10-22-2016  4:41 am      •     
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Ahmad Jamal and his trio delighted a respectable crowd of fans last weekend at Seattle's Jazz Alley.
His program was all about the ensemble, which features bassist James Cammack and drummer Idris Muhammad. Jamal subtly inserts independent roles for the bass and drums. On some tunes, his powerful left hand played call-and-response with his right.
On "Estate," Jamal used a series of rhythmic changes combined with his unique harmonic concepts to firmly stamp the tune as his property. The ballad "Where Are You" began with only Jamal and bassist Cammack, but soon launched into full motion when drummer Muhammad joined in.
The deep, dark-hued tones of Cammack's bass on "Swahili Land" are seldom heard with such resonance. Jamal chose to close with an old favorite, "Poinciana." No doubt about it — with their emphatic style of performance, this trio is definitely macho.

It seems as if it was only a year or so ago that a club full of people came together to hear Esperanza Spalding and her band and bid her farewell and good luck.
Immediately after the gig, she caught a red-eye flight to Boston, where she would be a freshman at the Berklee College of Music. Now, she is back with her first CD release and a teaching position in the bass department at Berklee, but still a student of her art buried in theory.
A strong bass player, composer and singer, Spalding enchants all those who listen to this fine recording venture. She opens with a wordless vocal on Jimmy Rowles' "The Peacocks." It's a heavy rhythm treatment, tying together her bass with the drums of Francisco Mela and Aruan Ortiz's piano. Her voice floats intermittently high above like a cool breeze on a hot, sultry day.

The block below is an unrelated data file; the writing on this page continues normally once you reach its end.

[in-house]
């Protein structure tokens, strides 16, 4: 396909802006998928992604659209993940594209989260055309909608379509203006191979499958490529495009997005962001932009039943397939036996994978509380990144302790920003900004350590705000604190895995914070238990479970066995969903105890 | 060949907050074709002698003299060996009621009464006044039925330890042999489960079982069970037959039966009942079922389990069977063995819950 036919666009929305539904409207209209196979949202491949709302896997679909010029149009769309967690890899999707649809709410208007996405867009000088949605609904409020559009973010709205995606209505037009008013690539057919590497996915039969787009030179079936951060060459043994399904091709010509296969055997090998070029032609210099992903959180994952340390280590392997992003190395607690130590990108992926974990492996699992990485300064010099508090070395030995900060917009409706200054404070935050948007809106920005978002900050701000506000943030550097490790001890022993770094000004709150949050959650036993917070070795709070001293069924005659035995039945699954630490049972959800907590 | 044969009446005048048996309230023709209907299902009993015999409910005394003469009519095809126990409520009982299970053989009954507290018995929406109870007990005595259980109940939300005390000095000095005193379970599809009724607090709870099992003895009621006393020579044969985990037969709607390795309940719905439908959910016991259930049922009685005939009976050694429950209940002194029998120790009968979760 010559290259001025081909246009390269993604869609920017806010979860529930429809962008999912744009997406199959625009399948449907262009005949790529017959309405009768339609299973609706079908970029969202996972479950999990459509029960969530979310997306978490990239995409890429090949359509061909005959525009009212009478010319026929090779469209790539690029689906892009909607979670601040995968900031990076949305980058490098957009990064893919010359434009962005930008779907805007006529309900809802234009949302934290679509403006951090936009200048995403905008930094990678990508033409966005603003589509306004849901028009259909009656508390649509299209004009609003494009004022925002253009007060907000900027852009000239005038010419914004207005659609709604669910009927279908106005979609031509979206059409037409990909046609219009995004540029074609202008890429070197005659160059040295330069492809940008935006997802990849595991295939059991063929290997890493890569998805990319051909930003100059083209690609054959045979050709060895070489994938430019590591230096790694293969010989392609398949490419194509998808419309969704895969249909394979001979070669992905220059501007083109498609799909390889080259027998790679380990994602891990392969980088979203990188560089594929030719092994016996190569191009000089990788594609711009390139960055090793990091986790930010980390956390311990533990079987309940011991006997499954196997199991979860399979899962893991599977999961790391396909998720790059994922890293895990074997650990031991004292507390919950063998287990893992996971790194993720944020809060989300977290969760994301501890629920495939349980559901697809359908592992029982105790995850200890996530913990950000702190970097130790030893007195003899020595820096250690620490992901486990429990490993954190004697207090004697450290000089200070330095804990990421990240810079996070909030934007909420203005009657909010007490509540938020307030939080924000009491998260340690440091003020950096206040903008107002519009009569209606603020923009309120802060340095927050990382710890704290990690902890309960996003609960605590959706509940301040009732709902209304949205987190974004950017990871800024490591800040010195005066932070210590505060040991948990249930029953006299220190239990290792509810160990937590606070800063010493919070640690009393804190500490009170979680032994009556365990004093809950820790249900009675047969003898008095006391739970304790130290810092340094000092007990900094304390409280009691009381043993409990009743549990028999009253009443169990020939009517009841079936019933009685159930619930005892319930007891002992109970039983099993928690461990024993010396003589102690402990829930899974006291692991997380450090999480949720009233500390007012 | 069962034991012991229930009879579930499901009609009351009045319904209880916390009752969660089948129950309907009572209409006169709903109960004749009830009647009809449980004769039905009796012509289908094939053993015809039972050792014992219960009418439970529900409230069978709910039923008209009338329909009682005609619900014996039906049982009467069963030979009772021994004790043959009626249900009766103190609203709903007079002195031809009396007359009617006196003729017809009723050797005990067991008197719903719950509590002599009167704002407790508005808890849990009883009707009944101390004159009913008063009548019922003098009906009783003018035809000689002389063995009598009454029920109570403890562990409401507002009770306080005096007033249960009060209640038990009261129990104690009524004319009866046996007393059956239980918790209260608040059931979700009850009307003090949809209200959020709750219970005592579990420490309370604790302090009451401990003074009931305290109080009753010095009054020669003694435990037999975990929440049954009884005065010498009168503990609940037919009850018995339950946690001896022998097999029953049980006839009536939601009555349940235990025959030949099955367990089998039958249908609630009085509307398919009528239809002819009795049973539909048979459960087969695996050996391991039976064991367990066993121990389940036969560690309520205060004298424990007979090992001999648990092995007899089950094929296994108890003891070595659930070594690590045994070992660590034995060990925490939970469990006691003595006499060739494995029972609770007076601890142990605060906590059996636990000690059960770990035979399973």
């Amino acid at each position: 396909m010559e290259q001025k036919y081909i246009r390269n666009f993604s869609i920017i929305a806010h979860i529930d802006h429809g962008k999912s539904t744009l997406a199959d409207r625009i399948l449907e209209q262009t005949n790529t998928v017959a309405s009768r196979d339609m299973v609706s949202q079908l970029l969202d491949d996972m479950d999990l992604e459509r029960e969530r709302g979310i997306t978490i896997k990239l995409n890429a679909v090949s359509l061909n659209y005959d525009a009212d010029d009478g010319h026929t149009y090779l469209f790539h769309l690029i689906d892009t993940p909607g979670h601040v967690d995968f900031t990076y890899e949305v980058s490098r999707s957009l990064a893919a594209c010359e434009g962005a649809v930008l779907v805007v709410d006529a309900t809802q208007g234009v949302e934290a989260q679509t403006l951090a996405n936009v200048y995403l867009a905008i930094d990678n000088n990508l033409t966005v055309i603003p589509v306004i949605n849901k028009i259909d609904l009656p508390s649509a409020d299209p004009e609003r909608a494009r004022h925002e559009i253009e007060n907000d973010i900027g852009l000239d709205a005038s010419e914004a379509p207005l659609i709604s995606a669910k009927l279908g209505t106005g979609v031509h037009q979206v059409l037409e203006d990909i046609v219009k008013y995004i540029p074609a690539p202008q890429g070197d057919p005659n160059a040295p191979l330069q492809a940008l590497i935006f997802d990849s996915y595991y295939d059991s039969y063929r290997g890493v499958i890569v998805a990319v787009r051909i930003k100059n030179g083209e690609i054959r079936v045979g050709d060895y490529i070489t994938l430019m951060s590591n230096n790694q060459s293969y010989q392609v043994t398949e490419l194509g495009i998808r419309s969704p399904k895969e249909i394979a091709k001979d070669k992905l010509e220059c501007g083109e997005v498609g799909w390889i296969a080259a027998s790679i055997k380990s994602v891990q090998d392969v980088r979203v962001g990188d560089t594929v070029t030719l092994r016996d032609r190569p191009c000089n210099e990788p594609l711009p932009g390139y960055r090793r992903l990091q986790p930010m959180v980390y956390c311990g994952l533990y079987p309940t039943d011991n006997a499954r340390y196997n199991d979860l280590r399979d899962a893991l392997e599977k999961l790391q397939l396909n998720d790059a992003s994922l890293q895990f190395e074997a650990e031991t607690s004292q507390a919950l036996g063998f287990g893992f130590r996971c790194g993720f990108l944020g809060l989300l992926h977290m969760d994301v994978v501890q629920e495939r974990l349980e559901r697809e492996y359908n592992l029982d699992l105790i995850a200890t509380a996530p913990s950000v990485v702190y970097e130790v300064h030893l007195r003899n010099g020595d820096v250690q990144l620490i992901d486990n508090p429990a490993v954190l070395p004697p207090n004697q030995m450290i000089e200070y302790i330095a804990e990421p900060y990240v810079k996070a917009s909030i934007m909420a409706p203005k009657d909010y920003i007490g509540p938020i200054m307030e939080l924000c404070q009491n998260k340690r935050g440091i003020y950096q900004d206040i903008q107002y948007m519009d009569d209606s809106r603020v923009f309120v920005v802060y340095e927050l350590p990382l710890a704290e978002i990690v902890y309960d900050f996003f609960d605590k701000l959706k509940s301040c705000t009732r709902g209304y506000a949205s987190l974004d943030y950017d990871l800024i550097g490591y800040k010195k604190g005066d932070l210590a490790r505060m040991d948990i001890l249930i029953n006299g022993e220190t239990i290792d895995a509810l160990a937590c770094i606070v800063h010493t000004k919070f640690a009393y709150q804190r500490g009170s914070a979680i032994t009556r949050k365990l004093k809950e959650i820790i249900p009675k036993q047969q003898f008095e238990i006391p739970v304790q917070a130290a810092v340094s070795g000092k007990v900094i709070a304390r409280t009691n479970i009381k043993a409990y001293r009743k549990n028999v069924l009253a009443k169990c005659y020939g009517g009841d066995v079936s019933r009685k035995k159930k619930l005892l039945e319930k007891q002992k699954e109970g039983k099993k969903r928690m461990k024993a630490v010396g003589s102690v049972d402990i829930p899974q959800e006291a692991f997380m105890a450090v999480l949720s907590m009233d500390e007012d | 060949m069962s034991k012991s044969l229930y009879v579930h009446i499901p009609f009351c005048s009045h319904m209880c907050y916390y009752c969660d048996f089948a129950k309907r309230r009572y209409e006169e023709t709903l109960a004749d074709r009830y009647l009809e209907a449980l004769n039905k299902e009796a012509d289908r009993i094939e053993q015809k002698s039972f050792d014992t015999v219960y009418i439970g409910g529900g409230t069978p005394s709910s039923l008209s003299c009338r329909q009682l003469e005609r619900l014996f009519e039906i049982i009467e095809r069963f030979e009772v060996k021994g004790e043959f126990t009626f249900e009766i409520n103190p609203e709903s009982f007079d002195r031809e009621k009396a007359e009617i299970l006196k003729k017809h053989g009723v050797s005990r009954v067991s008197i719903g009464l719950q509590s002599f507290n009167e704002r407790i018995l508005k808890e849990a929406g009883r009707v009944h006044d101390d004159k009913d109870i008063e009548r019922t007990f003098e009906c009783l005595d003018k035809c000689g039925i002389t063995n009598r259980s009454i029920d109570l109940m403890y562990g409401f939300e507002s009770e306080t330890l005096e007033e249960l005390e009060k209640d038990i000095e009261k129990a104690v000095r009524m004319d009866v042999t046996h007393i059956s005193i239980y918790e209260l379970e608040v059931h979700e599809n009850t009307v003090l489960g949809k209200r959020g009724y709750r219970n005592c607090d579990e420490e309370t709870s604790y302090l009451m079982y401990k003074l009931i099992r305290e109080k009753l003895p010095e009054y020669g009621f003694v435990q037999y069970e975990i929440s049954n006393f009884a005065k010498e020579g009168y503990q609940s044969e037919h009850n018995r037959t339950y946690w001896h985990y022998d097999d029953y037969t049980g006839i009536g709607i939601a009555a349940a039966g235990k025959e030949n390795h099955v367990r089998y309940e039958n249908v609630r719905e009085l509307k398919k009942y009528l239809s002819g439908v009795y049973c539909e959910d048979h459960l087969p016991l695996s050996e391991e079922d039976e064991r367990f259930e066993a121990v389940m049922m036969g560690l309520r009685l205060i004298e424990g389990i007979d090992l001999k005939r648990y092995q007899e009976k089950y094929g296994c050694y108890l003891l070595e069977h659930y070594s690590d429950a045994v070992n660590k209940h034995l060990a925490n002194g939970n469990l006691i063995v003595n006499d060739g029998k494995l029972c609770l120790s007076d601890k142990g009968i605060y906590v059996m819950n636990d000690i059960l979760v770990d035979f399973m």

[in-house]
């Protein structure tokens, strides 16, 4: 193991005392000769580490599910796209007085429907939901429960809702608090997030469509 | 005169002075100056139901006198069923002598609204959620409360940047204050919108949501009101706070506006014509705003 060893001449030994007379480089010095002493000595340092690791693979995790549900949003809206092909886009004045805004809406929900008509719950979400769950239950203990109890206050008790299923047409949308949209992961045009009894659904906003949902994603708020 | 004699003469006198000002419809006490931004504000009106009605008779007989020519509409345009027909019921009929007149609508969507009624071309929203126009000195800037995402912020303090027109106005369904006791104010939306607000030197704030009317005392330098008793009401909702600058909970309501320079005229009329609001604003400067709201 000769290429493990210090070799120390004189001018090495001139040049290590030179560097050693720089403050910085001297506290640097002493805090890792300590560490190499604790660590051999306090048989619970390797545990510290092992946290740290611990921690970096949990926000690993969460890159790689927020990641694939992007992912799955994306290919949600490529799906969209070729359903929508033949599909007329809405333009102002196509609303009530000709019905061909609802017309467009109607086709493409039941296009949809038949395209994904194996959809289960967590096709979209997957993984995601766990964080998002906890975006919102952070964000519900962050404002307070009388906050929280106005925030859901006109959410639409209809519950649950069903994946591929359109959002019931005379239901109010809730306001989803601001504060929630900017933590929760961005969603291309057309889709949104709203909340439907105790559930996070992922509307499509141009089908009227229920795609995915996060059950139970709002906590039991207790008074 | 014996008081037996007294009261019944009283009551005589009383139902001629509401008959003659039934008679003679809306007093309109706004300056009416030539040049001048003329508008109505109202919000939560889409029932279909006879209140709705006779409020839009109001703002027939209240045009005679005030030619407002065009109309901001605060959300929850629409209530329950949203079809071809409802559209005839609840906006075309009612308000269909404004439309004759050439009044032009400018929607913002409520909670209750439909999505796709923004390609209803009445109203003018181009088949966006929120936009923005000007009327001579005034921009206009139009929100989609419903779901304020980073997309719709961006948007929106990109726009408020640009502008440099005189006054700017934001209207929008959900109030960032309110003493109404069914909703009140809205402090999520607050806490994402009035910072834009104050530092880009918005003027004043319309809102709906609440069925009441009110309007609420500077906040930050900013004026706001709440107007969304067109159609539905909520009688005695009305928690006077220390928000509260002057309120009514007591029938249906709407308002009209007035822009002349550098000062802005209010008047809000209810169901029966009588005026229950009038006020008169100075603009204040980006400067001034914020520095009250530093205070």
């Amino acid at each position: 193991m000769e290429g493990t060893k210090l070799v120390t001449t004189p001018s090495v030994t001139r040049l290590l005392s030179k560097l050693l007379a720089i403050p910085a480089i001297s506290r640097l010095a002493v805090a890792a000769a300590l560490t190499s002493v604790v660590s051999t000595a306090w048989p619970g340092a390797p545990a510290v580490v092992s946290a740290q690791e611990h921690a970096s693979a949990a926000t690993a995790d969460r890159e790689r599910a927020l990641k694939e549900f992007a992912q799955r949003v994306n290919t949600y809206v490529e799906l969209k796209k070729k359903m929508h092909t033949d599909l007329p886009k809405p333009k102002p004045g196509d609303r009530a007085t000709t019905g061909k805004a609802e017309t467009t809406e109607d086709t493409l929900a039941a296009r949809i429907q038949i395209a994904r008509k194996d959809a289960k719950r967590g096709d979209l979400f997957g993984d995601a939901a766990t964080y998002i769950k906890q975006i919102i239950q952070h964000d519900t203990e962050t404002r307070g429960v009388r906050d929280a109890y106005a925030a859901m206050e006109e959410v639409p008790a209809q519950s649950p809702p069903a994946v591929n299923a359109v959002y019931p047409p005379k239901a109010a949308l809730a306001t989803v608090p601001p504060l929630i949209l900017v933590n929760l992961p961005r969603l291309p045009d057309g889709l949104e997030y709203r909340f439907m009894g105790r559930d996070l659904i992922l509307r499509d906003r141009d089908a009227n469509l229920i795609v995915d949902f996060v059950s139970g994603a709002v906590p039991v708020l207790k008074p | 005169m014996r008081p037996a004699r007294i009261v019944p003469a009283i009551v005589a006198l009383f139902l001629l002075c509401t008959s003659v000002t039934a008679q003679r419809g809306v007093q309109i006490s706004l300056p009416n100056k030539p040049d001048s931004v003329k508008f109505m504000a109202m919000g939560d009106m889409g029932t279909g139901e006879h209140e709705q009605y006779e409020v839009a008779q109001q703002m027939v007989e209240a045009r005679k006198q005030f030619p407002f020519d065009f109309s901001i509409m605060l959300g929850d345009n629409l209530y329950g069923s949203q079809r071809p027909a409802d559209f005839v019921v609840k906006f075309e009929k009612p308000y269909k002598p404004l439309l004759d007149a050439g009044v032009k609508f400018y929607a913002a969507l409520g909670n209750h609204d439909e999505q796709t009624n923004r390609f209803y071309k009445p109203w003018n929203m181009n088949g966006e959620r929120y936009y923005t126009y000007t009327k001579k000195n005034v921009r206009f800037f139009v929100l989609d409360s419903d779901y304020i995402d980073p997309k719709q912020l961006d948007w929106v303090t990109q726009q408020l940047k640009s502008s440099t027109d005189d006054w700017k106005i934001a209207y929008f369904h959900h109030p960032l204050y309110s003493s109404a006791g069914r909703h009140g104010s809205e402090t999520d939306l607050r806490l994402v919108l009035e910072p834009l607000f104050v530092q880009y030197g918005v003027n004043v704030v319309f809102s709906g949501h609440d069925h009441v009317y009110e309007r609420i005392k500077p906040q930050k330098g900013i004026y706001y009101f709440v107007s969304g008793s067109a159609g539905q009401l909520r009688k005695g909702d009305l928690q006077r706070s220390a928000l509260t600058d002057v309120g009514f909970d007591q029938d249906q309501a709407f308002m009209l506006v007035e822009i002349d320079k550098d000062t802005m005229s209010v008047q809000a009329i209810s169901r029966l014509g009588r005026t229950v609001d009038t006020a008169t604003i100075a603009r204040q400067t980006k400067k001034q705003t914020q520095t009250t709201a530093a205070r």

She wrote four of the tunes here, including the title tune, "Junjo." Spalding chose songs written by Kenny Barron; Chick Corea; her pianist, Ortiz; and drummer Mela. For want of a better label, I would call this music "progressive Latin," but more importantly it's good and fresh music.

Although the total running time of this CD is only 37:53, it is some of the best 37 minutes one could hear.
John Coltrane accompanied by almost anybody would be a treat, but here he has far greater companions than just anybody. Pianist Red Garland plays with fire or restraint, depending on what's needed at the time. And what better timekeeper than Arthur Taylor to have on drums? Bassist Paul Chambers' supple work is an absolute essential.
Julie Styne's "You Say You Care" gets its likely first-ever jazz treatment, a medium up-tempo with Garland contributing a scintillating single line solo. A collaboration between Count Basie and Tadd Dameron led to "Good Bait." The 12:07 treatment has all the players playing at the top of their abilities.
Strangely, a track bearing the CD's title, "Soultrane," is not included — but with everything else here, it's not missed.

Blue Note
Tania Maria, the vivacious Brazilian pianist, singer and composer, delivers 10 tracks of diverse Brazilian music — all of it with an emotional impact.
She has fun with "E' Lao Gostos Sau Moco," interjecting spoken-word phrases such as "Wassup, daddy?" She includes the Mexican bolero composer Consuelo Velazquez's familiar "Besame Mucho." She makes it special with her mellow voice, with just a trace of huskiness.
My favorite track is "Canto", even though I don't understand a word of it. The message is one of love, a deep and everlasting love with passion. And if truth be different, I don't want to know about it. Her core group is bassist Eddie Gomez and percussionist Mestre Carneiro.

Artistry Music
Bassist Brian Bromberg makes it very clear — since he is the bass player and band leader, you will hear his bass clearly.
To say his bass work was anything less than dominant would be a misstatement. The other musicians, pianist Randy Waldman and drummer Vinnie Colaiuto, take a back seat — way back.
Colaiuto gets in a first solo on "Bolivia," which overall is a pleasant listen. "Blue Bossa" is totally Bromberg, and if one likes 5:41 of very good bass work, this is it. I liked "Four Brothers," mainly because Bromberg whistles — and very nicely — in the lead

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